Watching Lizzo own the stage and studio at 30 Rock on Saturday (April 16) night as she hosted Saturday Night Live and served as the evening’s musical guest, it’s hard to believe the singer-rapper-songwriter-flautist ever has a moment of self-doubt. She was confident and comfortable in the sketches, whether time-traveling to 2008 to advise the Black Eyes Peas on future smashes or inciting an orchestral twerkfest to Beethoven’s Symphony No. 9; and when she hit the stage for the two musical numbers, she was pure fire.
But even those who seem like they’re on top of the world can still have their moments of self-doubt and depression, and for her second song on SNL, Lizzo debuted “Special,” the title track to her upcoming album which speaks to just that. After an all-smiles intro from her mom, Lizzo – wearing an amazing electric pink dress with oversized sleeves and a long train – delved into the highly personal self-love anthem. (While she’s teased it on TikTok before, this was the full-length song’s debut.)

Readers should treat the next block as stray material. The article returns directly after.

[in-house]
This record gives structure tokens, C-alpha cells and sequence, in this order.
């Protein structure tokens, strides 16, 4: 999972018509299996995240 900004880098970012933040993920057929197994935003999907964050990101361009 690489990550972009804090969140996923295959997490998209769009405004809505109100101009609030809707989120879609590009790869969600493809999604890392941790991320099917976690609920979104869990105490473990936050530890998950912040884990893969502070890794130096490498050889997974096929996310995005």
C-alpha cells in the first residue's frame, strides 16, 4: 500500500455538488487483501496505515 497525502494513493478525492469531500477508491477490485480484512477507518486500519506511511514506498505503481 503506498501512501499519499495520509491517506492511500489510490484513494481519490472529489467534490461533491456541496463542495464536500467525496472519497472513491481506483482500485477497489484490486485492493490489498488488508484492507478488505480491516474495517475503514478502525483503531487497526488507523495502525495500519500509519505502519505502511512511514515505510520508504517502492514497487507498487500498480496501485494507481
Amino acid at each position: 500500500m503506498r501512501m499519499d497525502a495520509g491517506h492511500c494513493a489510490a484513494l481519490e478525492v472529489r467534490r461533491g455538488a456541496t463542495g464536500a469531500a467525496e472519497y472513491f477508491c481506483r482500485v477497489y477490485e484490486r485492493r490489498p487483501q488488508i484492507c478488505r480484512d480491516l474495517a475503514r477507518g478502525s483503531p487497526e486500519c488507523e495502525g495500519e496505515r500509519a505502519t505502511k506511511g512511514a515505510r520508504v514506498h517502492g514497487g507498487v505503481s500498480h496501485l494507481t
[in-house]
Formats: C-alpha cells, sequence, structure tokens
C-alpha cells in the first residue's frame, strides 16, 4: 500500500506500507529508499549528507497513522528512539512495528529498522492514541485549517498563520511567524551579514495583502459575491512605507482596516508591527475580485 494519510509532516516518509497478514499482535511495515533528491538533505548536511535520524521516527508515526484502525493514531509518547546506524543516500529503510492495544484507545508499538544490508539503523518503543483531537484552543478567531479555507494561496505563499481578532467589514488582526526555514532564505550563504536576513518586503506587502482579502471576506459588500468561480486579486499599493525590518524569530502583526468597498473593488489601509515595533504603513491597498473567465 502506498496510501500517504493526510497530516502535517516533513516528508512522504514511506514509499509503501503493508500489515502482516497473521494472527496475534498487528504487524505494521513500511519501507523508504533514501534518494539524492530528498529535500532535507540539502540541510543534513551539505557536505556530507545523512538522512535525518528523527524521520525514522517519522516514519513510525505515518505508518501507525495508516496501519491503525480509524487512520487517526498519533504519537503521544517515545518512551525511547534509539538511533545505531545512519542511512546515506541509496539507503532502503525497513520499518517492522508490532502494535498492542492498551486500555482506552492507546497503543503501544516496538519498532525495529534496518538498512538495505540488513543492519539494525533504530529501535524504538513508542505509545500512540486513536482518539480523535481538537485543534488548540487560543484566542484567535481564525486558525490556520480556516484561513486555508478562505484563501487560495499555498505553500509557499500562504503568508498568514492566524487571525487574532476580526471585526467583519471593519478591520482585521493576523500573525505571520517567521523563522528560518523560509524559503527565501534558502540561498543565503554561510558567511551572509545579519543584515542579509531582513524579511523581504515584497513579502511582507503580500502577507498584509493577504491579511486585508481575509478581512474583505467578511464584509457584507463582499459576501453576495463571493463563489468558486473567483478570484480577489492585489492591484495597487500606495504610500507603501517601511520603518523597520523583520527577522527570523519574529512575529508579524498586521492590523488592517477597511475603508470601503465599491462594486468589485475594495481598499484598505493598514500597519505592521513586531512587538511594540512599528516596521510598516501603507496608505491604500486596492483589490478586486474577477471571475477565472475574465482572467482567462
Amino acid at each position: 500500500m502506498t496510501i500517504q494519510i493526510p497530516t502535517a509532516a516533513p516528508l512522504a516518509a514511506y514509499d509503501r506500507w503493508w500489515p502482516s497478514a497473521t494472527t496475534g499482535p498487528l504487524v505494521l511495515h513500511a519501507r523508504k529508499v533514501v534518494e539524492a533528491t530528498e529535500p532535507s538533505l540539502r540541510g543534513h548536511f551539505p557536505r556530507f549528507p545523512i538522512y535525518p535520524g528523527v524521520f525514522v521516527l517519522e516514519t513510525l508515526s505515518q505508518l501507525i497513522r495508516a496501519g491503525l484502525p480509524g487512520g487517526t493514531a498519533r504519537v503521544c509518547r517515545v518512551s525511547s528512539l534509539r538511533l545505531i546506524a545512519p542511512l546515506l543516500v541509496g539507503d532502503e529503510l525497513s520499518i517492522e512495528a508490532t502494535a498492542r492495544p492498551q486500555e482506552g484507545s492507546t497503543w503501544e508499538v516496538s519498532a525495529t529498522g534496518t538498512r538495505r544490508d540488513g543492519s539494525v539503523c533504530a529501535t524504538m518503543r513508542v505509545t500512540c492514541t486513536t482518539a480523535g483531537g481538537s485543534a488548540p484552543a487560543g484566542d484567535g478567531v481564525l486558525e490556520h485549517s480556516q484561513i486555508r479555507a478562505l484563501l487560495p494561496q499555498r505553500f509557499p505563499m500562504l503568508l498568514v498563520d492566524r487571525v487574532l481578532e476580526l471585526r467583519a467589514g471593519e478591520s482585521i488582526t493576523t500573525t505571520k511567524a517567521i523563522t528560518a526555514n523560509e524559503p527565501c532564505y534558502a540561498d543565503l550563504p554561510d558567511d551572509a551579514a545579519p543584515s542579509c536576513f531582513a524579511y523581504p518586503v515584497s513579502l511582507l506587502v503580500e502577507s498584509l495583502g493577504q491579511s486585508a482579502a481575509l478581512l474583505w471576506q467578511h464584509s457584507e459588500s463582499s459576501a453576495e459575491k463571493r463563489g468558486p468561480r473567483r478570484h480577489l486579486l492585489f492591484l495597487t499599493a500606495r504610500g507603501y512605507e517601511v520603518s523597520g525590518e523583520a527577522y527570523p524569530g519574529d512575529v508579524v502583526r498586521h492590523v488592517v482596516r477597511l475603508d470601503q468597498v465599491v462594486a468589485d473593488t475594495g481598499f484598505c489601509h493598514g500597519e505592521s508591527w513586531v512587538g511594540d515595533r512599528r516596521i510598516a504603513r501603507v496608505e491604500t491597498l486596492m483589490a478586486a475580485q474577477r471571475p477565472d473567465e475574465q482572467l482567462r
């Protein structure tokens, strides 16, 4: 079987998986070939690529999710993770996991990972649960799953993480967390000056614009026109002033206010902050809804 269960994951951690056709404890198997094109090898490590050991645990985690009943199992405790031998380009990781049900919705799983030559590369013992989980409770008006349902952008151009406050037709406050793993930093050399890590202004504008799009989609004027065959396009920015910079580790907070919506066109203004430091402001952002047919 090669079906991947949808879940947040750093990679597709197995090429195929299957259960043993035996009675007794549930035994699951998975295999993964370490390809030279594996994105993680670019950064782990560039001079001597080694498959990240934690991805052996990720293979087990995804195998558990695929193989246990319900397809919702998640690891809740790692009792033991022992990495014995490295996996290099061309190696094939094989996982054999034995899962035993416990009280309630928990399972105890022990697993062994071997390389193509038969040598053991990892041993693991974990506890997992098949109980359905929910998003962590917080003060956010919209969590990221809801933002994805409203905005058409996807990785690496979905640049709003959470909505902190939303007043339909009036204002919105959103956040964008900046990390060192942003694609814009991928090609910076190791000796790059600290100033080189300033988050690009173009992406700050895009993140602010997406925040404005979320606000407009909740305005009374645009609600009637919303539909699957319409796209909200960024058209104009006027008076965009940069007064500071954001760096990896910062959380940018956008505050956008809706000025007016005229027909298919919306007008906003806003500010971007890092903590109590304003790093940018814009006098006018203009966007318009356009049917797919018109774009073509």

“Woke up this morning to somebody in a video talking about something I posted in a video,” she sang-rap over the soulful, lush instrumentation. “If it wasn’t me would you even get offended or it is just because I’m Black and heavy?”
As the music ramped up to the chorus, Lizzo kicked up her vocal energy too, belting out the lyrics that clearly come from personal experience: “Famous, pretty, new but I’ve been used to people judging me / that’s why I move the way I move and why I’m so in love with me / I’m used to feeling alone / so I thought that I’d let you know / In case nobody told you today, you’re special / in case nobody made you believe, you’re special,” she sang. “I’m so glad that you’re still with us / broken but damn you’re still perfect.”
Earlier in the SNL broadcast, Lizzo (following a cheeky introduction from herself) was oozing self-assurance with the irrepressible funk of “About Damn Time” (where her flute made a lit appearance), so showing vulnerability on “Special” was a good reminder that even those who seem to have it all figured out can still have low points and need some love and reassurance from others. And if you can’t do that, then at the very least, don’t be an a–hole to people in person or online – or as Kurt Vonnegut wrote, “God damn it, you’ve got to be kind.”